Capsaicin-Sensitive Sensory Nerves Mediate the Cellular and Microvascular Effects of H2S via TRPA1 Receptor Activation and Neuropeptide Release
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It is supposed that TRPA1 receptor can be activated by hydrogen sulphide (H2S). Here, we have investigated the role of TRPA1 receptor in H2S-induced [Ca2+]i increase in trigeminal ganglia (TRG) neurons, and the involvement of capsaicin-sensitive sensory nerves in H2S-evoked cutaneous vasodilatation. [Ca2+]i was measured with ratiometric technique on TRG neurons of TRPA1+/+ and TRPA1−/− mice after NaHS, Na2S, allylisothiocyanate (AITC) or KCl treatment. Microcirculatory changes in the ear were detected by laser Doppler imaging in response to topical NaHS, AITC, NaOH, NaSO3 or NaCl. Mice were either treated with resiniferatoxin (RTX), or CGRP antagonist BIBN4096, or NK1 receptor antagonist CP99994, or K+ ATP channel blocker glibenclamide. Alpha-CGRP−/− and NK1 −/− mice were also investigated. NaHS and Na2S increased [Ca2+]i in TRG neurons derived from TRPA+/+ but not from TRPA1−/− mice. NaHS increased cutaneous blood flow, while NaOH, NaSO3 and NaCl did not cause significant changes. NaHS-induced vasodilatation was reduced in RTX-treated animals, as well as by pre-treatment with BIBN4096 or CP99994 alone or in combination. NaHS-induced vasodilatation was significantly smaller in alpha-CGRP−/− or NK1 −/− mice compared to wild-types. H2S activates capsaicin-sensitive sensory nerves through TRPA1 receptors and the resultant vasodilatation is mediated by the release of vasoactive sensory neuropeptides CGRP and substance P.
KeywordsCapsaicin-sensitive sensory neuron CGRP Hydrogen sulphide Substance P TRPA1 receptor
calcitonin gene-related peptide
Chinese hamster ovary
counts per minute
dorsal root ganglion
Transient Receptor Potential Ankyrin 1
Transient Receptor Potential Vanilloid 1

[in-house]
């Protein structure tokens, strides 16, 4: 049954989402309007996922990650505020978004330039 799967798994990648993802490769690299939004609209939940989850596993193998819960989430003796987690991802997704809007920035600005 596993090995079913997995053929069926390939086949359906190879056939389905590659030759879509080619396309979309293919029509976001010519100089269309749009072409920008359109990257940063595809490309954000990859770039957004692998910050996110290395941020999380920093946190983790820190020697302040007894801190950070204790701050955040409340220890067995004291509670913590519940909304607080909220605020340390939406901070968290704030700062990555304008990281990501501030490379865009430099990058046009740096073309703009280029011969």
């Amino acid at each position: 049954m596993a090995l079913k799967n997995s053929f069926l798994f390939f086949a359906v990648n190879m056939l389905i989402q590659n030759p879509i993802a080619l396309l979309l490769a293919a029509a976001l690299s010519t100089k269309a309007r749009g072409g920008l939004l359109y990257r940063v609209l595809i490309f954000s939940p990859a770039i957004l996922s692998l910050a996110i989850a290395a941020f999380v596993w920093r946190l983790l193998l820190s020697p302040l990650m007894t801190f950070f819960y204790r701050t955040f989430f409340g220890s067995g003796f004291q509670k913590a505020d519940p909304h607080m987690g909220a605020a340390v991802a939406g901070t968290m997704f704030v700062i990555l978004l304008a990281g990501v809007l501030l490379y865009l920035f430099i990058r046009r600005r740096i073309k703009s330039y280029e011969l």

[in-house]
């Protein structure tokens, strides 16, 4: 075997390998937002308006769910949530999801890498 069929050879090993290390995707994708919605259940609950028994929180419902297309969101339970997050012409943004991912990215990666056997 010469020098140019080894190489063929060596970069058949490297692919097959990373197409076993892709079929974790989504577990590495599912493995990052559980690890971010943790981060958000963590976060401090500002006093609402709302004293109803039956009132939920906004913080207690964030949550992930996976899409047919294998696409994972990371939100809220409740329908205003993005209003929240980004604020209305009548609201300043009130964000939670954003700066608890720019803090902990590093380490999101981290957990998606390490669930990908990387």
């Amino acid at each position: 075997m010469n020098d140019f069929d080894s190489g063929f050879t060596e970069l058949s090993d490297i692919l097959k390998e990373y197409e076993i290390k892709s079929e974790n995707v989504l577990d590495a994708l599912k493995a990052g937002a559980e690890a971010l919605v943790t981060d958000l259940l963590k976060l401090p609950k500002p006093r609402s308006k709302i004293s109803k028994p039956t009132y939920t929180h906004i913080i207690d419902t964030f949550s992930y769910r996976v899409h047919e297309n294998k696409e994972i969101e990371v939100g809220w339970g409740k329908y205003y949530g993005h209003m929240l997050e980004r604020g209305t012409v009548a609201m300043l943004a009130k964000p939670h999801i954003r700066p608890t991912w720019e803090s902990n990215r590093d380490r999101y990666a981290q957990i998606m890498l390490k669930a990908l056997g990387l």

The present scientific work is dedicated to the 650th anniversary of the foundation of the University of Pécs, Hungary.
This study was supported by Hungarian Research Grant “OTKA NN-114458”, by the Hungarian Brain Research Program and National Development Agency KTIA_NAP_13-1-2013-0001, and MTA-PTE NAP B Chronic Pain Research Group, 888819. E. Pintér was supported by János Szentágothai Scholarship (A2-SZJÖ-TOK-13-0149) of the Hungarian National Excellence Program TÁMOP-4.2.4. A/2-11-1-2012-0001. A. A. Aubdool is supported by the British Heart Foundation PG/12/34/29557. É. Sághy and M. Payrits were supported by Gedeon Richter's Talentum Foundation.
Z. Hajna, É. Szőke, G. Pozsgai, L. Nagy, Z. Helyes, S.D. Brain and E. Pintér contributed to the conception and design of research; Z. Hajna, É. Sághy, M. Payrits, A.A. Aubdool, G. Pozsgai, I.Z. Bátai, L. Nagy and D. Filotás performed the experiments and analysed the data; Z. Hajna, A.A. Aubdool, É. Szőke, G. Pozsgai, L. Nagy, Z. Helyes, S.D. Brain and E. Pintér interpreted the results of experiments; Z. Hajna, É. Sághy, M. Payrits, A.A. Aubdool prepared the figures; Z. Hajna, É. Sághy, M. Payrits and E. Pintér drafted the manuscript; Z. Hajna, A.A. Aubdool, É. Szőke, G. Pozsgai, Z. Helyes, S.D. Brain and E. Pintér edited and revised the manuscript; E. Pintér approved the final version of the manuscript.
Compliance with Ethical Standards
Conflict of Interest
The authors declare that they have no conflict of interest.
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